When life is on the line, Americans can turn to any of the nearly 6,500 hospitals in the United States for help. From life-saving drug therapies to the latest diagnostic equipment and surgical techniques, U.S. hospitals provide patients with a standard of medical care that is the envy of much of the world.

But there is another side to hospital care that most people rarely see or think about. That side has to do with hospitals' overwhelming reliance on chlorine.

From the computers used in admissions to the sutures used in surgeries, chlorine is a vital part of hospital operations and patient treatments. In fact, probably no other institution relies as much on chlorine as hospitals.

Chlorine and Life-Saving Drugs

Hospital pharmacies are full of medications that rely on chlorine chemistry. Today, about 85 percent of all pharmaceuticals contain or are made using chlorine, including medications that treat heart disease, hypertension, cancer, AIDS, arthritis, pneumonia, depression, diabetes, allergies, meningitis, glaucoma, osteoporosis and ulcers.

Acetaminophen, the most widely used pain reliever in hospitals, is made with chlorine.

So is vancomycin, the only antibiotic to which 40 percent of staph infections respond and the only one effective against hospital staph infections.

Cancer therapies also depend on chlorine, which is a vital component in such important drugs as cisplatin, used to treat testicular, ovarian and bladder cancers, and mitotane, used to treat inoperable adrenal cancer.

Chlorine and Medical Equipment

Chlorine is essential to a wide variety of hospital equipment. An estimated 25 percent of all medical devices in hospitals are made using chlorine, including some of the most widely used equipment:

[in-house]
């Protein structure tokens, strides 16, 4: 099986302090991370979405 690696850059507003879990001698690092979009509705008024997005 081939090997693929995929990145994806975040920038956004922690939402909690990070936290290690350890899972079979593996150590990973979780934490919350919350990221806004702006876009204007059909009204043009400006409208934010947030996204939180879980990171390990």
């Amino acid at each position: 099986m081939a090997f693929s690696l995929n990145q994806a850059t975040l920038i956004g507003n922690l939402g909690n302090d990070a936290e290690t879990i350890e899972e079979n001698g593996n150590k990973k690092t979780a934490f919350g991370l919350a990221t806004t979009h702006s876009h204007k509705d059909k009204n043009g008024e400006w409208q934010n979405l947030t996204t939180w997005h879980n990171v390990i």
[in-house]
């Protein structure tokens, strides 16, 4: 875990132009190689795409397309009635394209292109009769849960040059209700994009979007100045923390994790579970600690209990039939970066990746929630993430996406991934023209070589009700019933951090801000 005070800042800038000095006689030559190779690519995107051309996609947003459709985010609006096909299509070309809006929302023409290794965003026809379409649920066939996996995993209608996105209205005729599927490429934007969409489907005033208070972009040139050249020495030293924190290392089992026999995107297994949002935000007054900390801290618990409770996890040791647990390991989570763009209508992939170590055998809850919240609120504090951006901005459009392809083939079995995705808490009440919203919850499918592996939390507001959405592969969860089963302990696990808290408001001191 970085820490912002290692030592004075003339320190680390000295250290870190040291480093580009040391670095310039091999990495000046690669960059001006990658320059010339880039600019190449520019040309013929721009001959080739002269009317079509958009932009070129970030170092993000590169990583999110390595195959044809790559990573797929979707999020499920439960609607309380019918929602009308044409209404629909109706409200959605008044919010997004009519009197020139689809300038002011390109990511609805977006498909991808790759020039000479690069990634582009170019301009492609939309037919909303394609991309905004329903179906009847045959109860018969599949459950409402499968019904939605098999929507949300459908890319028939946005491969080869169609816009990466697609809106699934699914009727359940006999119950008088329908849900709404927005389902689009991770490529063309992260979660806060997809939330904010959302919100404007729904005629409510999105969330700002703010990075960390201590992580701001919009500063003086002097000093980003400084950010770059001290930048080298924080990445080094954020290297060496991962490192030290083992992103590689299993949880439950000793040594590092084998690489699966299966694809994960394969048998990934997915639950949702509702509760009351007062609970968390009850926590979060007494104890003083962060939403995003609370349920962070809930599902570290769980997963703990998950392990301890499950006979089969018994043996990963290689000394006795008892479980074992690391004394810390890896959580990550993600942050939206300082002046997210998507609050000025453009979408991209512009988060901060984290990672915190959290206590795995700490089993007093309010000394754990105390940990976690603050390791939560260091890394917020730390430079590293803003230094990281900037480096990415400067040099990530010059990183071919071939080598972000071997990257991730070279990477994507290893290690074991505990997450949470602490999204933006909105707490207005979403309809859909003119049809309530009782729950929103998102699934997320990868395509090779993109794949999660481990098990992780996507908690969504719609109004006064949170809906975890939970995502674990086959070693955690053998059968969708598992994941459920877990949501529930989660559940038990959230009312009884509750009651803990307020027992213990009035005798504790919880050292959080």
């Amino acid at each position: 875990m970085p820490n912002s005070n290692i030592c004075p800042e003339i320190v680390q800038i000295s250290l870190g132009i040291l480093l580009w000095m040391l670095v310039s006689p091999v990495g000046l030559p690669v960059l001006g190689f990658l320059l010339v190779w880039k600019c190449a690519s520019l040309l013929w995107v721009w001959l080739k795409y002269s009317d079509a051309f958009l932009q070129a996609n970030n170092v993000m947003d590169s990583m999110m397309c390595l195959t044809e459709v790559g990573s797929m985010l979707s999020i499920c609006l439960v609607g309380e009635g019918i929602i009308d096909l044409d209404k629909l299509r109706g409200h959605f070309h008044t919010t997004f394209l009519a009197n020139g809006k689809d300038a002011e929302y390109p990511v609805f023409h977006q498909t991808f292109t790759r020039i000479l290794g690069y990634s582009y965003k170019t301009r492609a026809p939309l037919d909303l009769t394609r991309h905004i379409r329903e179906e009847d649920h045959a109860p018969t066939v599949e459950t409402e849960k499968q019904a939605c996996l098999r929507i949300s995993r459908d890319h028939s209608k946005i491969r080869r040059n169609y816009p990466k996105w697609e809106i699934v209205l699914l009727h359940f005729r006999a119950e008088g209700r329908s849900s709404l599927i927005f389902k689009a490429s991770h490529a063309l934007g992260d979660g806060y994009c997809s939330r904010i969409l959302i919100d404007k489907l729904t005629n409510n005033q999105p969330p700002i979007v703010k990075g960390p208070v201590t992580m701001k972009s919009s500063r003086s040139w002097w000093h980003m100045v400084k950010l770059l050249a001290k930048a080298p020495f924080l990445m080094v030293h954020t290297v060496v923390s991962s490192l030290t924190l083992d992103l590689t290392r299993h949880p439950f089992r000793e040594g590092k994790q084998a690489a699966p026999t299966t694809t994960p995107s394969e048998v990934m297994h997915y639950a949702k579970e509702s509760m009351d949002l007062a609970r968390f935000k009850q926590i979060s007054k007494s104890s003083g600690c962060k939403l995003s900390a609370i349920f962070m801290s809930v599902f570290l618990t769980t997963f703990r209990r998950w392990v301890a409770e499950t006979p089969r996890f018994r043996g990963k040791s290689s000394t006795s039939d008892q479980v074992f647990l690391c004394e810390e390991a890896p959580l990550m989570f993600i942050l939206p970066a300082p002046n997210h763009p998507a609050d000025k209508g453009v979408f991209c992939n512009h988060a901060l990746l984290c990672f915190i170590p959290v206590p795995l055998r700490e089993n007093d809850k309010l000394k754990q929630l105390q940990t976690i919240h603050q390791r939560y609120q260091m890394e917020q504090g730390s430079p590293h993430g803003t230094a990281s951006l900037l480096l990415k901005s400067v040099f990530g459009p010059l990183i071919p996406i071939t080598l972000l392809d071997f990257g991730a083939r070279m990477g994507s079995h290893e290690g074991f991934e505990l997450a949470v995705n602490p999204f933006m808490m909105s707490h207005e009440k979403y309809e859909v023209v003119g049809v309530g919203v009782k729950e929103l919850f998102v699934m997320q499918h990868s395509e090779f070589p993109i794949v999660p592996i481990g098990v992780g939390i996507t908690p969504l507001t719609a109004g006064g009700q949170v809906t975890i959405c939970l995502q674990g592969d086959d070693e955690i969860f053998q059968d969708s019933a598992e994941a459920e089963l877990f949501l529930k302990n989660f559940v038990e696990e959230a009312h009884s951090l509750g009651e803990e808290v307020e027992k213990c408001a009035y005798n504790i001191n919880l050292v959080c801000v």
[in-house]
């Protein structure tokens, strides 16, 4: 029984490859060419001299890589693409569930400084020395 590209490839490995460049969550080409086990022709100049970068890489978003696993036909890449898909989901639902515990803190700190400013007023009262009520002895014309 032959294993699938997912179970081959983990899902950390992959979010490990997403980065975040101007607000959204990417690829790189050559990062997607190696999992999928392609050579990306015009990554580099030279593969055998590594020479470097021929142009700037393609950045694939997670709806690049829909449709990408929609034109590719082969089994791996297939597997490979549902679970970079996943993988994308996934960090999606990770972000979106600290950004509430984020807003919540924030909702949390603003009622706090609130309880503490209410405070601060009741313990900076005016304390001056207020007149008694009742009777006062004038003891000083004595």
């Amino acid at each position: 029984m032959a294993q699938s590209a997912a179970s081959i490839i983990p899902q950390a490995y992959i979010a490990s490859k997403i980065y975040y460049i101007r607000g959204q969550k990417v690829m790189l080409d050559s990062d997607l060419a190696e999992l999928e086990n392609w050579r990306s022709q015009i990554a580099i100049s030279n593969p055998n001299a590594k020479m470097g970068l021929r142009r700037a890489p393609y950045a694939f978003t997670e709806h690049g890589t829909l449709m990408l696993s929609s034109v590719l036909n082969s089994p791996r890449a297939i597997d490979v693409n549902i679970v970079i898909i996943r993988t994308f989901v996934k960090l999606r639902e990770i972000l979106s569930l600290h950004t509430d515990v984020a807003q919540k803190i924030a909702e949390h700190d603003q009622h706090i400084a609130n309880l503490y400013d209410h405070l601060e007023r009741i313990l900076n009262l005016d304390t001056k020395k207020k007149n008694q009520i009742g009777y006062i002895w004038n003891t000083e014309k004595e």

• IV and blood bags. Chlorine-based plastics are used to make the millions of blood and IV bags used by hospitals and blood banks each year. 
  • X-ray and mammography film. More than 20 million chest X-rays and 13 million mammograms were taken in 1992, according to the American Hospital Association. Chlorine played a role in each one, as a component in the silver chloride used in the film.
  • Sterile tubing and packaging. Chlorine-based plastics are also used to make these essential devices.

Premier Infection-Fighter

Chlorine compounds are used widely to maintain hospital cleanliness and prevent thousands of life-threatening infections. As a bleach and medicinal aid, chlorine compounds:

  • Prevent bacterial contamination of patients' burns and wounds
  • Disinfect kidney dialysis machines
  • Clean and disinfect work surfaces and equipment in medical laboratories
  • Kill deadly bacteria, such as Legionnaire's Disease, that can live in hospital water and air conditioning systems.

Chlorine in the Operating Room

Chlorine plays a number of critical roles in the operating room:

  • Anesthesia. Anesthetics, such as Anactine Flopak, are made with chlorine.
    General cleaning and disinfection. Infections are a significant threat in hospitals. Chlorine-based cleansers disinfect work surfaces and equipment.
  • Sutures and other surgical equipment. Chlorine helps make nylon, an essential material in surgical sutures, artificial blood vessels and osmotic membranes. And vinyl, a chlorine-based plastic, is used in heart catheters.
  • Prosthetics. Chlorine-based plastics are used to make thousands of prostheses that surgeons use to improve the lives of patients each year.
  • Electronic instruments. Computers and electronic devices play an increasingly important role in the operating room and hospital patient care, and chlorine provides one of the crucial building blocks in the manufacture of semiconductors used in these life-saving electronic instruments.
  • Organ transplants. Chlorine helps make transplants possible because it is used to produce polystyrene plastic for the coolers that preserve organs during transportation. Nearly 19,000 organ transplants occurred in 1994, according to the United Network for Organ Sharing.

Daily Hospital Life

Providing patients with safe water and nourishing food is essential to speedy recoveries. Once again, chlorine plays a vital role by ensuring that hospitals have safe water for drinking, bathing and other patient needs. Hospital kitchens and cafeterias rely on chlorine's disinfectant powers to kill dangerous food-borne bacteria such as Salmonella, E. coli and Campylobacter on food preparation surfaces.

Bringing Miracles to Modern Medicine

Chlorine. From medicines to blood bags, X-ray films to surgical sutures, disinfectants to drinking water, no other element plays so many roles helping hospitals provide patients with the critical care that saves lives.


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